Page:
In Maine, it pays to have an EBT card

Gov. Paul LePage (BDN photo by Mario Moretto)

Gov. Paul LePage (BDN photo by Mario Moretto)

Standing in line at the supermarket, surreptitiously catching up on the latest Enquirer gossip, I suddenly caught the words “food stamps” coming from the very well fed couple and their zaftig 20-something daughter ahead of me. Their stash included a cupboard full of junk food and Maine’s best-selling liquor, Allen’s Coffee Brandy.

As they walked away, I asked the woman checking me out if they were actually allowed to purchase alcohol with an Electronic Benefits Transfer card — the card used to dispense federal benefits such as food stamps and Temporary Assistance for Needy Families. That question unleashed a torrent of anger about the EBT abuses she and her co-workers witnessed daily, including the purchase of beverages that are immediately poured out in the parking lot, in plain view, and brought right back for the return of the bottle deposit.

But wait — we’ve been told by Robert W. Glover at the University of Maine that, “The reality is that we lack any systematic evidence that such ‘misuse’ is widespread.” And according to Robin Merrill from Maine Equal Justice Partners, “The issue has been overblown.”  Steve Robinson at the Maine Wire decided not to take their word for things and actually investigated the situation — and if you are a hardworking Maine taxpayer, you should be horrified.

Apparently, some EBT holders are flush enough to travel because Maine EBT cards have been used in all 50 states (including Hawaii and Alaska), Puerto Rico and the U.S. Virgin Islands. How many Mainers would love to take a vacation but are too busy working to put food on their own tables — and those of these abusers?

After touching down from those vacations, who wouldn’t need a little R & R closer to home? Nearly $4,500 in welfare cash has been withdrawn from an ATM at Seacoast Bingo in Somersworth, N.H. In fact, Maine EBT cards have been used at liquor stores, strip clubs, bars, smoke shops, bowling alleys and amusement parks. And according to Department of Health and Human Services data, Robinson of The Maine Wire writes, “cash welfare spent at stores with the words ‘smoke,’ ‘tobacco,’ or ‘cigarette’ in the name amounts to $360,000 of all cash welfare spending for the past three years. That’s enough to buy 72,000 packs of cigarettes.” And by the way, who’s paying for the health care issues associated with all this smoking and drinking? Just asking.

The night owls have been busy as well. Some $6 million in welfare cash over the past three years has been accessed between midnight and 2 a.m. I am going to go out on a limb and guess that this taxpayer money hasn’t been spent on baby formula and bread.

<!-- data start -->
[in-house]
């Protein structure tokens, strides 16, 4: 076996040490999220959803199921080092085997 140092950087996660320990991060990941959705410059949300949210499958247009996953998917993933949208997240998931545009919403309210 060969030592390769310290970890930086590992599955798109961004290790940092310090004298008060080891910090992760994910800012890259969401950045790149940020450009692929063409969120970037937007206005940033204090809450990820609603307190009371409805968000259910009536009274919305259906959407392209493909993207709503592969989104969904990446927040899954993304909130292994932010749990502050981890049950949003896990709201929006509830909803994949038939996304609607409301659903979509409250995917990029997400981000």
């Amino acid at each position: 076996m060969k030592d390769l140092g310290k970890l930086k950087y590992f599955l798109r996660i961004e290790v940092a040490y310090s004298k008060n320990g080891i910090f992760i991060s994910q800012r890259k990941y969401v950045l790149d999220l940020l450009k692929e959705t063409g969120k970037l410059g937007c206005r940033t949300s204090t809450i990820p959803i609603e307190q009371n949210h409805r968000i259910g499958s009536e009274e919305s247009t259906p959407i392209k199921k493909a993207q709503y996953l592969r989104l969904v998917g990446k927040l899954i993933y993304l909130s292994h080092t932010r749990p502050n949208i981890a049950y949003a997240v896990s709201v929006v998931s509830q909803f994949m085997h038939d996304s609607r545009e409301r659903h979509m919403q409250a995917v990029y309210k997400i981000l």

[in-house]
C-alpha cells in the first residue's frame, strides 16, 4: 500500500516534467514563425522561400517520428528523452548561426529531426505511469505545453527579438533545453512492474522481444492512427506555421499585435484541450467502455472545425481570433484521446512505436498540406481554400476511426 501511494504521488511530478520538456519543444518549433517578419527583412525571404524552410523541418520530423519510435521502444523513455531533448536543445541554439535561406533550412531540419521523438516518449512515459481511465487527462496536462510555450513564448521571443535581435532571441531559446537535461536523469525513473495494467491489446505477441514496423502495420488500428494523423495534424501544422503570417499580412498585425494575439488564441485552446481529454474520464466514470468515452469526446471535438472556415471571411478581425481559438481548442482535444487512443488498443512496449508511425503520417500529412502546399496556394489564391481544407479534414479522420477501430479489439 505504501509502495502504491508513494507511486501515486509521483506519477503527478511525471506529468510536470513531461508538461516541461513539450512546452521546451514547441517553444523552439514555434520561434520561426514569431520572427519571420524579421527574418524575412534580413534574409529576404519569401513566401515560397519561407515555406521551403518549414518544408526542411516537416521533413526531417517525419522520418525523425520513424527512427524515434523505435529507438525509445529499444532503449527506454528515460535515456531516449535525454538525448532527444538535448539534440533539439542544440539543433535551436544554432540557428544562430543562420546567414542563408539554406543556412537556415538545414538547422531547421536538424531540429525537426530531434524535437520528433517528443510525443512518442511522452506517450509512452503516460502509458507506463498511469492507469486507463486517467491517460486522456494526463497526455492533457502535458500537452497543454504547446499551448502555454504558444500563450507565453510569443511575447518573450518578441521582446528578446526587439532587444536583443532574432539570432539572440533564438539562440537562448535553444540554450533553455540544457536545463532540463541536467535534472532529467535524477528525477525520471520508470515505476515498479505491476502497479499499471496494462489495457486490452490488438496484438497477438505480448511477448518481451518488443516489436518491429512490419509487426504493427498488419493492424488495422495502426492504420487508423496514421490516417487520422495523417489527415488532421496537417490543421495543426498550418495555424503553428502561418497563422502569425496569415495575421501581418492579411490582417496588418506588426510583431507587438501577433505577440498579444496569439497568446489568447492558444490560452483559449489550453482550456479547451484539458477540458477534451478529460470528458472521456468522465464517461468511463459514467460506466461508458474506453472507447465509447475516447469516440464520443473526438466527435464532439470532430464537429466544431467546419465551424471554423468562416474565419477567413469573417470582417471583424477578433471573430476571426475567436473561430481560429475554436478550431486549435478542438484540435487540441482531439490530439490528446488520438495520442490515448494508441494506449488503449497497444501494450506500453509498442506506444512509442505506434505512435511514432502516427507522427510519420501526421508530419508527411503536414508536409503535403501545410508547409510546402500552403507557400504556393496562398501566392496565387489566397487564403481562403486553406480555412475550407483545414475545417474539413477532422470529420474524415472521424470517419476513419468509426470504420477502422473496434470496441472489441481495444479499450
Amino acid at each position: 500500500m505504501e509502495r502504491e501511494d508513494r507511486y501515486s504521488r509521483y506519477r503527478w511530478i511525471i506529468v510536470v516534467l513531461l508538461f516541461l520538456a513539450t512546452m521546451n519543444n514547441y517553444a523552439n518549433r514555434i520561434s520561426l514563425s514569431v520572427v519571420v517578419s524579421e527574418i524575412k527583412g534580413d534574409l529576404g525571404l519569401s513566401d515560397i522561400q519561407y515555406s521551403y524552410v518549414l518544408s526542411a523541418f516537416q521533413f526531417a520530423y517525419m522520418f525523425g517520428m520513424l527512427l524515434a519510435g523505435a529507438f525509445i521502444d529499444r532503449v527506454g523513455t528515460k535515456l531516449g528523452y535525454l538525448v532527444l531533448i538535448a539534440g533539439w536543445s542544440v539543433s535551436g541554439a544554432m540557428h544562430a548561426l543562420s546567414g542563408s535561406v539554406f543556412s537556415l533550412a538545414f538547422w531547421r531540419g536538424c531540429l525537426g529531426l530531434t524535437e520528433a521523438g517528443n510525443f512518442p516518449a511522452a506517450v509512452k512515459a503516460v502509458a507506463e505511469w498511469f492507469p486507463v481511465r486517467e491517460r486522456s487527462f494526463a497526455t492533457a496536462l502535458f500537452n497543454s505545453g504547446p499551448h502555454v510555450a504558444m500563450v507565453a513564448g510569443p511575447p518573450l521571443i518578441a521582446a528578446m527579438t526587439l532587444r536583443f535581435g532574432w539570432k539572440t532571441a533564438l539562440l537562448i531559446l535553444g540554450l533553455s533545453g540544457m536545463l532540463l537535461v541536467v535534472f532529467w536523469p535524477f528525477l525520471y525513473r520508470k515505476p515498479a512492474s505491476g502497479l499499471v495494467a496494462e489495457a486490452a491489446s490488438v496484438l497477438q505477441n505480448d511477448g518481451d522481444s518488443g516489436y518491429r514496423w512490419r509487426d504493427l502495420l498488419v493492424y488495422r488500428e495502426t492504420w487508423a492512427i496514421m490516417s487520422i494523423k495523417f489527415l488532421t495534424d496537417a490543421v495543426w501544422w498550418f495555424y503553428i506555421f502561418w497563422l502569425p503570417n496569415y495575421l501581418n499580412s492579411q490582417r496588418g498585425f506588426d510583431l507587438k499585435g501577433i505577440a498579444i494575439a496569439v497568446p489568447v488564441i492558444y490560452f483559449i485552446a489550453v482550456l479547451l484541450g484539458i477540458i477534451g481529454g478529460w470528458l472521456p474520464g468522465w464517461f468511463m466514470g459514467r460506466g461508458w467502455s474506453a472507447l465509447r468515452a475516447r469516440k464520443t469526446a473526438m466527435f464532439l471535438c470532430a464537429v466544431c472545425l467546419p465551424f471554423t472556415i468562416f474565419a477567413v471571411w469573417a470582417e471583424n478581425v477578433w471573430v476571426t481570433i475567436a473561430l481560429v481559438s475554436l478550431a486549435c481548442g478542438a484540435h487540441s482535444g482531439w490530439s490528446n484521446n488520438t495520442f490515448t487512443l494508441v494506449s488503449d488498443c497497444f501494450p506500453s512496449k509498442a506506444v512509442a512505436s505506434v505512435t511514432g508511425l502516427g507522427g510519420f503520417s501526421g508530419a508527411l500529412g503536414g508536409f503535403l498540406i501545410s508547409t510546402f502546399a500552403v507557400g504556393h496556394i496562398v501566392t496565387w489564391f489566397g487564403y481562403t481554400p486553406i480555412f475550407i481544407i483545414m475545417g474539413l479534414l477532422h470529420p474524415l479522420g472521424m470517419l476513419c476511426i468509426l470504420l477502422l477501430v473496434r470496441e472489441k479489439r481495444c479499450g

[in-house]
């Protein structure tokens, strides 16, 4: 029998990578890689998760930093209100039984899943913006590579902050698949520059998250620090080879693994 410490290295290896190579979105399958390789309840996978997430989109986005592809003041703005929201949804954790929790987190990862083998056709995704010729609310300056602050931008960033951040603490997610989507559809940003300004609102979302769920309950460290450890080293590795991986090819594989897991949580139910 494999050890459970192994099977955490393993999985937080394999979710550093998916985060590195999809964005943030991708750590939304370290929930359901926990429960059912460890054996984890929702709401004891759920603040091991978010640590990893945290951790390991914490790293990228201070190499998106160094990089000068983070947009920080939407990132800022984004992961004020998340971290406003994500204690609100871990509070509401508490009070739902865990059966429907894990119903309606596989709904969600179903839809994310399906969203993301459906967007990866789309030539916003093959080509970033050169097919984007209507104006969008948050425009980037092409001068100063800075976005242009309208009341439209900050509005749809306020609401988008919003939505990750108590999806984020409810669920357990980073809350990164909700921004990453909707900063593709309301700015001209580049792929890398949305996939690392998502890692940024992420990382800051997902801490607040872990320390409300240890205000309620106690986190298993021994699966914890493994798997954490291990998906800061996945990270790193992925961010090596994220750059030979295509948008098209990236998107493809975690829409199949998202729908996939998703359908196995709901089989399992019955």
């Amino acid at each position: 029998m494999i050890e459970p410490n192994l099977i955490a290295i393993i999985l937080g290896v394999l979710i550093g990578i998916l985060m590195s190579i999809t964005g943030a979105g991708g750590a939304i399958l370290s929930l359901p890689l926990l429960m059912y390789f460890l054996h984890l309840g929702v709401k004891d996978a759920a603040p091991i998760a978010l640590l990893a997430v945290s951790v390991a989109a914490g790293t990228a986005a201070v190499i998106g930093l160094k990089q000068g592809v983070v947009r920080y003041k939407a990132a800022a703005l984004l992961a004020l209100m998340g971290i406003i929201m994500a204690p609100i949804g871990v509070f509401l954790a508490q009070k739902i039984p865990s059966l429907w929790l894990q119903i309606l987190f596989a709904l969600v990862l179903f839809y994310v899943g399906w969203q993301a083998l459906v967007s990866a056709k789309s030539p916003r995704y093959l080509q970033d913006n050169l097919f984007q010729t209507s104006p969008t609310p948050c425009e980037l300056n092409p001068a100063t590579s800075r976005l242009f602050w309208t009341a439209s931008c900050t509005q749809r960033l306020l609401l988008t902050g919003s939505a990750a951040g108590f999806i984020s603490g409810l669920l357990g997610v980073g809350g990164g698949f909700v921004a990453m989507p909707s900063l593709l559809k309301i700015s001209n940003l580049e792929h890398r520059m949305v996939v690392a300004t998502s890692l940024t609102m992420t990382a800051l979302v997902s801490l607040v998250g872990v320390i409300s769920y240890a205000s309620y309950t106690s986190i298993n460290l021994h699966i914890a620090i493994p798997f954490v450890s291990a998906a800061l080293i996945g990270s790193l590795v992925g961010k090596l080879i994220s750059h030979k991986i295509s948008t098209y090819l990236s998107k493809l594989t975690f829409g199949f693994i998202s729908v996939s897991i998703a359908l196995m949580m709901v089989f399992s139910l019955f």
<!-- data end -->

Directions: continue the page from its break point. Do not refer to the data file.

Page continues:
With this pattern, we’re probably a hop, skip and a jump away from our neighbor to the south, where a recidivist drug dealer was overheard using his one phone call to ask the person on the other end of the line to “get my EBT card and go to the ATM and get the money to bail me out, get me outta here tonight.” (Hope our Legislature doesn’t get any ideas from Massachusetts Democratic Gov. Deval Patrick, who vetoed and even berated that state legislature’s stab at banning the purchase of specific items like manicures, tattoos, guns, porn, body piercings, jewelry, and bail with EBT cards.)

EBT abuse appears to be rampant across the fruited plain. Among other things, welfare recipients are buying groceries for overseas relatives with their EBT cards and packing them in giant barrels (also bought with EBT cards), which essentially becomes EBT as foreign aid. EBT cards are being sold on Ebay and Craigslist for a fraction of the amount for which they are redeemable.

Because TANF is a cash welfare program, it is completely unaccountable. To claim there is negligible abuse is intellectually dishonest, because the truth is, no one knows how the majority of this money is spent — and therein lies the problem. But what we do know about a small part of the cash welfare business suggests there could be a tremendous amount of abuse going on.

Gov. Paul LePage has introduced legislation that would place certain geographic restrictions on the use of EBT cards. I hope Speaker of the House Mark Eves will follow through with the willingness he’s indicated to consider placing further restrictions on EBT card use.

The cash welfare recipients committing abuse and fraud are ripping off not only the hard working taxpayers of Maine, but with less money to go around, are also stealing from the pockets of those who truly need it.

Susan Dench

About Susan Dench

Susan Dench is the founder and president of the fast-growing non-profit, non-partisan Informed Women's Network. Recognizing that many women are tired of "politics as usual," Susan decided to take action and develop strategies that are innovating the way women and politics intersect, nurturing and encouraging women in fun, energetic gatherings where views can be expressed in a supportive environment and then translated into practical solutions that produce results.